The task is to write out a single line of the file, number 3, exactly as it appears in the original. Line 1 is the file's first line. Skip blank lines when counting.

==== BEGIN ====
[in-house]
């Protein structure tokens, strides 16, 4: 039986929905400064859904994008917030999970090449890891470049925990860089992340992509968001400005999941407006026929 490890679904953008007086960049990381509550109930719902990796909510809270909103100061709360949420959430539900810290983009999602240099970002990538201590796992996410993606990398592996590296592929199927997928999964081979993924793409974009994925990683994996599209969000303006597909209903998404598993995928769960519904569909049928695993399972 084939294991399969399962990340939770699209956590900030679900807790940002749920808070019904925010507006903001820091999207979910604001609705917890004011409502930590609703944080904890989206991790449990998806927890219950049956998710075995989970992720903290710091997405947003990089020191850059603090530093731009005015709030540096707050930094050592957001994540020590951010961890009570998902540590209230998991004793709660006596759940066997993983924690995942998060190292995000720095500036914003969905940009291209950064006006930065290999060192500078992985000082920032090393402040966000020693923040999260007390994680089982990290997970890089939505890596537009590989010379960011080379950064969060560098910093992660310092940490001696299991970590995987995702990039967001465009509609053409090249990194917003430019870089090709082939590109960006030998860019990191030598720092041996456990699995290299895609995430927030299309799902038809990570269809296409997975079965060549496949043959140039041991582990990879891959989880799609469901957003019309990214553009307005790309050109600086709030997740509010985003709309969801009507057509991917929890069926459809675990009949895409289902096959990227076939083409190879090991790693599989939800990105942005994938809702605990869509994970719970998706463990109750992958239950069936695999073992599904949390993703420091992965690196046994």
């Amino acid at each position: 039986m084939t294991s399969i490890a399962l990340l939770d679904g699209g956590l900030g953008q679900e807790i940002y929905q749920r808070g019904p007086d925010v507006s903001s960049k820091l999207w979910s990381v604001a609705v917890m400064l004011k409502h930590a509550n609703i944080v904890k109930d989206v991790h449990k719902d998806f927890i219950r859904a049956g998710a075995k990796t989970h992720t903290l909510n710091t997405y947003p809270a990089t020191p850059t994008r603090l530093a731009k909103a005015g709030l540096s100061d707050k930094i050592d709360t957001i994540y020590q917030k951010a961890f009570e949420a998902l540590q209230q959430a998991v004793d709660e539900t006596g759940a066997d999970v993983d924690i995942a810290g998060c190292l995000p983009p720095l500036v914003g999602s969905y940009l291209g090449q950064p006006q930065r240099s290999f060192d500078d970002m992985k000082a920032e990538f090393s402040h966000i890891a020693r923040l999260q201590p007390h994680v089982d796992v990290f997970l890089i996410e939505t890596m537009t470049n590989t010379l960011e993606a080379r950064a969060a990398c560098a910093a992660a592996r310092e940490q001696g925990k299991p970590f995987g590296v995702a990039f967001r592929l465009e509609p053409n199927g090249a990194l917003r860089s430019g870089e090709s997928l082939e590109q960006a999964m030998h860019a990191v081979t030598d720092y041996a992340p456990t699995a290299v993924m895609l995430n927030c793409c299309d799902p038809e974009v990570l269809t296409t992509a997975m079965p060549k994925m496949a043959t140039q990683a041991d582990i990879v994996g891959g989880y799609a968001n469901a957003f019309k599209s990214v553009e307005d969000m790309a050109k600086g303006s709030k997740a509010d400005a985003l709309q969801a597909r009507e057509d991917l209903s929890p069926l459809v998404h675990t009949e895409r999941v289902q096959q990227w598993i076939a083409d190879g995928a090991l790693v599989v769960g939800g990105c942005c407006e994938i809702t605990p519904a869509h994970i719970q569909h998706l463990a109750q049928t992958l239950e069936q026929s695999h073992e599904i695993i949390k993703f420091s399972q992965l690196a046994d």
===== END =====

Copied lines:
């Amino acid at each position: 039986m084939t294991s399969i490890a399962l990340l939770d679904g699209g956590l900030g953008q679900e807790i940002y929905q749920r808070g019904p007086d925010v507006s903001s960049k820091l999207w979910s990381v604001a609705v917890m400064l004011k409502h930590a509550n609703i944080v904890k109930d989206v991790h449990k719902d998806f927890i219950r859904a049956g998710a075995k990796t989970h992720t903290l909510n710091t997405y947003p809270a990089t020191p850059t994008r603090l530093a731009k909103a005015g709030l540096s100061d707050k930094i050592d709360t957001i994540y020590q917030k951010a961890f009570e949420a998902l540590q209230q959430a998991v004793d709660e539900t006596g759940a066997d999970v993983d924690i995942a810290g998060c190292l995000p983009p720095l500036v914003g999602s969905y940009l291209g090449q950064p006006q930065r240099s290999f060192d500078d970002m992985k000082a920032e990538f090393s402040h966000i890891a020693r923040l999260q201590p007390h994680v089982d796992v990290f997970l890089i996410e939505t890596m537009t470049n590989t010379l960011e993606a080379r950064a969060a990398c560098a910093a992660a592996r310092e940490q001696g925990k299991p970590f995987g590296v995702a990039f967001r592929l465009e509609p053409n199927g090249a990194l917003r860089s430019g870089e090709s997928l082939e590109q960006a999964m030998h860019a990191v081979t030598d720092y041996a992340p456990t699995a290299v993924m895609l995430n927030c793409c299309d799902p038809e974009v990570l269809t296409t992509a997975m079965p060549k994925m496949a043959t140039q990683a041991d582990i990879v994996g891959g989880y799609a968001n469901a957003f019309k599209s990214v553009e307005d969000m790309a050109k600086g303006s709030k997740a509010d400005a985003l709309q969801a597909r009507e057509d991917l209903s929890p069926l459809v998404h675990t009949e895409r999941v289902q096959q990227w598993i076939a083409d190879g995928a090991l790693v599989v769960g939800g990105c942005c407006e994938i809702t605990p519904a869509h994970i719970q569909h998706l463990a109750q049928t992958l239950e069936q026929s695999h073992e599904i695993i949390k993703f420091s399972q992965l690196a046994d």